Torah and its focus on the rule of law
This week’s portion is called Shoftim, or “Judges” in English. The first three verses speak about appointing judges and how they should act. And, in these verses, is one of the most famous and often quoted phrases within the Bible:
You shall appoint magistrates and officials for your tribes, in all the settlements that the Eternal your God is giving you, and they shall govern the people with due justice. You shall not judge unfairly; you shall show no partiality; you shall not take bribes for bribes blind the eyes of the discerning and upset the plea of the just. Justice, justice shall you pursue, that you may thrive and occupy the land that the Eternal your God is giving you.
The famous phrase is: Tzedek, tzedek tirdof — Justice, justice shall you pursue. This is an interesting and unusual Hebrew construction that almost demands interpretation because it is so unusual. You see there is verb construction in Hebrew that intensifies the meaning of the verb. The absolute infinitive is paired with the conjugated verb to intensify the meaning. OK, forget the grammar lesson; let me just give you an example. In the Garden of Eden, God says to Eve eat from any tree in the garden, except for that one because if you do, mot tamut, you shall surely die. “You shall surely” verb, that’s the construction. But here, it’s a repetition of a noun and that’s kind of special, so it has to be interpreted.
Interpretation number one: Rabbi Ze’ev of Zbarzh believed “justice, justice shall you pursue,” as excessive righteousness, being holier than thou, you shall chase away. Just as we can sin by disregarding what is just, we can also sin by being overly scrupulous.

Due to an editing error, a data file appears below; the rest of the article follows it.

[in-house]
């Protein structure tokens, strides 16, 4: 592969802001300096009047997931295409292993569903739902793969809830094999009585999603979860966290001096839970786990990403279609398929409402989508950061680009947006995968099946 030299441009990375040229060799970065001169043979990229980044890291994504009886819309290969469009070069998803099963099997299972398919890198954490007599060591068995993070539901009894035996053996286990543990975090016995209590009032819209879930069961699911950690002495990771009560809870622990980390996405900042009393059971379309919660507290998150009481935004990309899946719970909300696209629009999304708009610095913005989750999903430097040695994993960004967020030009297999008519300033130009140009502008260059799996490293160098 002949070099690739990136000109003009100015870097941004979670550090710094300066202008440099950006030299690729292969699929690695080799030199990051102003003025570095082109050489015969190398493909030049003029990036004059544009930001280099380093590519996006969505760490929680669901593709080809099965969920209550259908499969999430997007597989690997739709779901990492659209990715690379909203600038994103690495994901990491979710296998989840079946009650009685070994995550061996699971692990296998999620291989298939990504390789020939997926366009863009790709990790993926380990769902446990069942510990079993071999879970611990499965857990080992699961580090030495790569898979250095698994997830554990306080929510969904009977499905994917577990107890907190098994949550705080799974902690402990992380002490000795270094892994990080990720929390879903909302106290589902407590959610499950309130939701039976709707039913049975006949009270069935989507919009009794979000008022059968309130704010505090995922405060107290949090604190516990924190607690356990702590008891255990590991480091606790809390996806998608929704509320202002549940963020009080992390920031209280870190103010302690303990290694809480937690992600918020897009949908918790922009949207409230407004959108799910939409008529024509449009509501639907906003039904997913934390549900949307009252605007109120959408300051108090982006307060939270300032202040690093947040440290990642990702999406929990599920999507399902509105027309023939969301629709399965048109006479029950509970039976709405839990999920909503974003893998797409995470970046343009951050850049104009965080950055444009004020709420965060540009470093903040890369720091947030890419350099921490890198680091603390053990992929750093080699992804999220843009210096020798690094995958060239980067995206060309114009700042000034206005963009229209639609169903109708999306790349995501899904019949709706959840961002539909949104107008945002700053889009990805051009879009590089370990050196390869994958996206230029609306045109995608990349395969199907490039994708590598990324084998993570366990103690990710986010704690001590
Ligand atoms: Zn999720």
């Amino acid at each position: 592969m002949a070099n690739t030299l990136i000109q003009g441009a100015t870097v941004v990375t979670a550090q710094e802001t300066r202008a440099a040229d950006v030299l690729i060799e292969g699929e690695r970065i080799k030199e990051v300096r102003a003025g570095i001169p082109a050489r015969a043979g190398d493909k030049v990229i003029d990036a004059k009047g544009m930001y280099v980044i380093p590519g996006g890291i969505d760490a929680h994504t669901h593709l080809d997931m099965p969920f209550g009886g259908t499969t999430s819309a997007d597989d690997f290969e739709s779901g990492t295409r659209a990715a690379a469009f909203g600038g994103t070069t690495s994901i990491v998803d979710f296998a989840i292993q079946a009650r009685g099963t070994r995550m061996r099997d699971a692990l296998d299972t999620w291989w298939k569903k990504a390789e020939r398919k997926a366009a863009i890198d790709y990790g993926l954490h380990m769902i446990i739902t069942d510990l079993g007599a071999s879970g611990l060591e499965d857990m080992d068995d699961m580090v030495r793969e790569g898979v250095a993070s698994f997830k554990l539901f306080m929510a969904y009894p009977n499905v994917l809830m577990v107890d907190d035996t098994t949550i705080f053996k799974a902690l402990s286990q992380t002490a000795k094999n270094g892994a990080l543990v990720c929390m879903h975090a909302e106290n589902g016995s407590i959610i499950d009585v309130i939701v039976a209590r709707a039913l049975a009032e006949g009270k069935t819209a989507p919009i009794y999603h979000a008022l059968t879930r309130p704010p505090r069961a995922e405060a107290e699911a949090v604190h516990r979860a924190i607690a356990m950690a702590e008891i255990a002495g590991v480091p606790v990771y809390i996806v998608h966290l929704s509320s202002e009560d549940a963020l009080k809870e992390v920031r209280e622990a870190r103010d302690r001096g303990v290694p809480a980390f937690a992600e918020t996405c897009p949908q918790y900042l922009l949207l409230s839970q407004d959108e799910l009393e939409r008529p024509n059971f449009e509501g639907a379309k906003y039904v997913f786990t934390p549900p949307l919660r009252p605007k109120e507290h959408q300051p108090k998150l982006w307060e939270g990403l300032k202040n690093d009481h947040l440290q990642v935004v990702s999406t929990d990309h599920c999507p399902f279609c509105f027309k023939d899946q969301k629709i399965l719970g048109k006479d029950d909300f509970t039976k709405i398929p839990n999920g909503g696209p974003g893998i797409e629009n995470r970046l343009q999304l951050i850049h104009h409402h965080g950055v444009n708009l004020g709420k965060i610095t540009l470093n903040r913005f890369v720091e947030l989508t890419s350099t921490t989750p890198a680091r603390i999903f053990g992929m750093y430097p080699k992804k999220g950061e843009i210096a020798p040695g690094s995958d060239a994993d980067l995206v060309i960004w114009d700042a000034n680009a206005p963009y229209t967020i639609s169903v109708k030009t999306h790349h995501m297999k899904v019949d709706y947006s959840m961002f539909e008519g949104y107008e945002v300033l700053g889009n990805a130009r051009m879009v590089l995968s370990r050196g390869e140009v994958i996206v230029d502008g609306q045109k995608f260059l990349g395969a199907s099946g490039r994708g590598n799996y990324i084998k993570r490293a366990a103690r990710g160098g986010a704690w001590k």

Interpretation number two: Rabbi Simcha Bunim of Pshischa interprets the phrase as “with justice you shall pursue justice. Even the pursuit of justice must employ only just means, and not falsehood.” That is, the ends don’t justify the means and we can’t have true justice if we lie or cheat to achieve it.
All of these instructions for setting up the rule of law are not some theoretical musings on the ideal justice system. Rather, we do all of this for the very practical purpose, as it says in our section, “that you may thrive.” We are blessed to live in the United States where we enjoy, however imperfect it may be, the rule of law. And we are prosperous in part because we live by the rule of law.
The counterexamples are all out there. If you don’t have judges with one set of laws, you end up with Somalia, where the strongest warlords impose their capricious rule. If judges are subject to bribery, influence, or patronage, you end up with Russia. In Russia, it’s not what you know as much as whom you know, that determines if you can get ahead. Or, once you’ve gotten ahead, whether you can keep your place.
We are blessed to live in the United States under the rule of law. Let us pursue and establish justice, that we may continue to thrive.
Rabbi Ben Sternman is the spiritual leader of Adat Chaverim in Plano.